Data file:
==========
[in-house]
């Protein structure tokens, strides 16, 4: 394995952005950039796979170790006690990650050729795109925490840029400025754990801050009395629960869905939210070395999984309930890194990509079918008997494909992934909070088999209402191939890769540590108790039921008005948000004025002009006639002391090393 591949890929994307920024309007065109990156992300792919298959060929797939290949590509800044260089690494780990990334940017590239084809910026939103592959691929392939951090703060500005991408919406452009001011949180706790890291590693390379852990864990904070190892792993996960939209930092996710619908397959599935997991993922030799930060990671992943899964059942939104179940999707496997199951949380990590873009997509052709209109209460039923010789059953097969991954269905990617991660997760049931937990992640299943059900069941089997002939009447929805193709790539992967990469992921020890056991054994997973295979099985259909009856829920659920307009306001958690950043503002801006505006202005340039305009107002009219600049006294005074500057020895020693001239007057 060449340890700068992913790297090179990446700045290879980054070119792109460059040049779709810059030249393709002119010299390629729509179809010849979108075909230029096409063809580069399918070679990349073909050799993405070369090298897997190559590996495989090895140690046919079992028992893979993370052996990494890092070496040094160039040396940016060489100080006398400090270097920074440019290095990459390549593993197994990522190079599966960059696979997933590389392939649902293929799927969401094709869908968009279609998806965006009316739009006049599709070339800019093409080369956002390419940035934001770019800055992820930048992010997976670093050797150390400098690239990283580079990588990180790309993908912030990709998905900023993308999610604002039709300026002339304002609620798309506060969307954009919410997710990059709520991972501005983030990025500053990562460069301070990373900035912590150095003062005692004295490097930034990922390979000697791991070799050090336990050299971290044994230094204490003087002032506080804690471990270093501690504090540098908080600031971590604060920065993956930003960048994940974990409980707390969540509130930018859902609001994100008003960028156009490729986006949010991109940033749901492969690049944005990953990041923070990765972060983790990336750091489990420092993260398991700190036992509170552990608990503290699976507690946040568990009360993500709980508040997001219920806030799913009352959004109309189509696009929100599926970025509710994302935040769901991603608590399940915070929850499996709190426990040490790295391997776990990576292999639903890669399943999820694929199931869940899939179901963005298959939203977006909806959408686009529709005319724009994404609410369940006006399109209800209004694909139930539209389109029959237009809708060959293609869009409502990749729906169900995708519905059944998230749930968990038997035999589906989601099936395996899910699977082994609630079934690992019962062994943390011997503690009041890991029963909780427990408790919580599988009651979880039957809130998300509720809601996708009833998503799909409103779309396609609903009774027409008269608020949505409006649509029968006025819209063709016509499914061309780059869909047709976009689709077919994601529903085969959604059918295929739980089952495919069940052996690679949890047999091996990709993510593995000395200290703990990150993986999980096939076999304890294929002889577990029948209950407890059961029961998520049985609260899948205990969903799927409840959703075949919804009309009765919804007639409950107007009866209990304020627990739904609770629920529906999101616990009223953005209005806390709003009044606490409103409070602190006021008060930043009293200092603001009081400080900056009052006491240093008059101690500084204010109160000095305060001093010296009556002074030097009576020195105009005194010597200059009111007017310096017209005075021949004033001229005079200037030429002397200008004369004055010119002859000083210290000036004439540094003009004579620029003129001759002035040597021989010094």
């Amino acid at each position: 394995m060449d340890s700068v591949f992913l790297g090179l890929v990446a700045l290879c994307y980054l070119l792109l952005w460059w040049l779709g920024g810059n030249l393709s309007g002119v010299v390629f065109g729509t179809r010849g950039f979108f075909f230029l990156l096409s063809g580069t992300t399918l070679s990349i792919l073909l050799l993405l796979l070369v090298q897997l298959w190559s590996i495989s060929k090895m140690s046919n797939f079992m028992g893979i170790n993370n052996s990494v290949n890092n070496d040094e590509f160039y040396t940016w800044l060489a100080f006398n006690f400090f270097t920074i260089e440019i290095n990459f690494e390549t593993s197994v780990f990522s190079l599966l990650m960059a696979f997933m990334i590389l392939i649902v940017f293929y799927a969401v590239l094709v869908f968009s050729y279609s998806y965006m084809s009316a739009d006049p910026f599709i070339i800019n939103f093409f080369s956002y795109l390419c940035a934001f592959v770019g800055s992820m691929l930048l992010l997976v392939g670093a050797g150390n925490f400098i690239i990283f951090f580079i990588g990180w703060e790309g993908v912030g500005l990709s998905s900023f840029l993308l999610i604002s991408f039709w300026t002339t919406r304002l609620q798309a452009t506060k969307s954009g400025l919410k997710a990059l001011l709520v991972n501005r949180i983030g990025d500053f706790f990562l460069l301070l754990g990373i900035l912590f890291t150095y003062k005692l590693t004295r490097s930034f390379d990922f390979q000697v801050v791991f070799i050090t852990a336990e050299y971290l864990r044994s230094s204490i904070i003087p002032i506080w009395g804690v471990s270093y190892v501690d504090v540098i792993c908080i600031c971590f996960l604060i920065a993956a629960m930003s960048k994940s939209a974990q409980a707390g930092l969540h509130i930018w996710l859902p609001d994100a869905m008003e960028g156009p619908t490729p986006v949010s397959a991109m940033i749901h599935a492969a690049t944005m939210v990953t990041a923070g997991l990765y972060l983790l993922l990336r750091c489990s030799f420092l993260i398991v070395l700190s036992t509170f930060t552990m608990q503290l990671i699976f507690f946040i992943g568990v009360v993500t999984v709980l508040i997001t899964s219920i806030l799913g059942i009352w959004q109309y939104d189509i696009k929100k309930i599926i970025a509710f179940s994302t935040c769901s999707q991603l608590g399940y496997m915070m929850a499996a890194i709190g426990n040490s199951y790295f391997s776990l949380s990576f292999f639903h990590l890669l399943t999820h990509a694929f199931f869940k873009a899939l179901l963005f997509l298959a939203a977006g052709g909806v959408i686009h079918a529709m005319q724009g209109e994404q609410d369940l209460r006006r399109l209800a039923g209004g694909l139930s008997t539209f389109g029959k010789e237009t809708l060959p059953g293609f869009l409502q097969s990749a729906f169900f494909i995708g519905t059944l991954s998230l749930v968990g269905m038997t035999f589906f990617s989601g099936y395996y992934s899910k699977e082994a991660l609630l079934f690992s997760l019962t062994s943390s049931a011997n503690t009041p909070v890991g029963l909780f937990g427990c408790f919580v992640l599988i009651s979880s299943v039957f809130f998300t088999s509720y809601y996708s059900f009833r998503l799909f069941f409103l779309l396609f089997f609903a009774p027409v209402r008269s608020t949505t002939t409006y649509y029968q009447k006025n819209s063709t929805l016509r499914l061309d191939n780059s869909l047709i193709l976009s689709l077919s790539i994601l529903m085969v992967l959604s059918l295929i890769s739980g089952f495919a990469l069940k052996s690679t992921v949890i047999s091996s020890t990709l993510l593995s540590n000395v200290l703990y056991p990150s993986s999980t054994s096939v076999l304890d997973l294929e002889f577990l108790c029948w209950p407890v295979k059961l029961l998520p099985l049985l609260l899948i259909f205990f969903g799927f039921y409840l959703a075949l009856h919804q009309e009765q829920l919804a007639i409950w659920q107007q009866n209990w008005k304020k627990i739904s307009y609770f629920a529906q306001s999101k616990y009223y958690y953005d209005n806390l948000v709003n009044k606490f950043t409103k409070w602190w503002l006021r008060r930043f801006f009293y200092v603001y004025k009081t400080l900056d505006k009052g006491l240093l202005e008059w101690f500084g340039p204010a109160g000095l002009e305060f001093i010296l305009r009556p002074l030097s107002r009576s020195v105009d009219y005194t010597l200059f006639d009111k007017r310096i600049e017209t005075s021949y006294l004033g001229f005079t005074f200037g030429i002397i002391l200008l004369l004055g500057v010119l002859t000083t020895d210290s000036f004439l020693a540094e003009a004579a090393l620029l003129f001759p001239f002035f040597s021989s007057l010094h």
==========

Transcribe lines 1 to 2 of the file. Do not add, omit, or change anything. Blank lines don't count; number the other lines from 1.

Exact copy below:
[in-house]
């Protein structure tokens, strides 16, 4: 394995952005950039796979170790006690990650050729795109925490840029400025754990801050009395629960869905939210070395999984309930890194990509079918008997494909992934909070088999209402191939890769540590108790039921008005948000004025002009006639002391090393 591949890929994307920024309007065109990156992300792919298959060929797939290949590509800044260089690494780990990334940017590239084809910026939103592959691929392939951090703060500005991408919406452009001011949180706790890291590693390379852990864990904070190892792993996960939209930092996710619908397959599935997991993922030799930060990671992943899964059942939104179940999707496997199951949380990590873009997509052709209109209460039923010789059953097969991954269905990617991660997760049931937990992640299943059900069941089997002939009447929805193709790539992967990469992921020890056991054994997973295979099985259909009856829920659920307009306001958690950043503002801006505006202005340039305009107002009219600049006294005074500057020895020693001239007057 060449340890700068992913790297090179990446700045290879980054070119792109460059040049779709810059030249393709002119010299390629729509179809010849979108075909230029096409063809580069399918070679990349073909050799993405070369090298897997190559590996495989090895140690046919079992028992893979993370052996990494890092070496040094160039040396940016060489100080006398400090270097920074440019290095990459390549593993197994990522190079599966960059696979997933590389392939649902293929799927969401094709869908968009279609998806965006009316739009006049599709070339800019093409080369956002390419940035934001770019800055992820930048992010997976670093050797150390400098690239990283580079990588990180790309993908912030990709998905900023993308999610604002039709300026002339304002609620798309506060969307954009919410997710990059709520991972501005983030990025500053990562460069301070990373900035912590150095003062005692004295490097930034990922390979000697791991070799050090336990050299971290044994230094204490003087002032506080804690471990270093501690504090540098908080600031971590604060920065993956930003960048994940974990409980707390969540509130930018859902609001994100008003960028156009490729986006949010991109940033749901492969690049944005990953990041923070990765972060983790990336750091489990420092993260398991700190036992509170552990608990503290699976507690946040568990009360993500709980508040997001219920806030799913009352959004109309189509696009929100599926970025509710994302935040769901991603608590399940915070929850499996709190426990040490790295391997776990990576292999639903890669399943999820694929199931869940899939179901963005298959939203977006909806959408686009529709005319724009994404609410369940006006399109209800209004694909139930539209389109029959237009809708060959293609869009409502990749729906169900995708519905059944998230749930968990038997035999589906989601099936395996899910699977082994609630079934690992019962062994943390011997503690009041890991029963909780427990408790919580599988009651979880039957809130998300509720809601996708009833998503799909409103779309396609609903009774027409008269608020949505409006649509029968006025819209063709016509499914061309780059869909047709976009689709077919994601529903085969959604059918295929739980089952495919069940052996690679949890047999091996990709993510593995000395200290703990990150993986999980096939076999304890294929002889577990029948209950407890059961029961998520049985609260899948205990969903799927409840959703075949919804009309009765919804007639409950107007009866209990304020627990739904609770629920529906999101616990009223953005209005806390709003009044606490409103409070602190006021008060930043009293200092603001009081400080900056009052006491240093008059101690500084204010109160000095305060001093010296009556002074030097009576020195105009005194010597200059009111007017310096017209005075021949004033001229005079200037030429002397200008004369004055010119002859000083210290000036004439540094003009004579620029003129001759002035040597021989010094």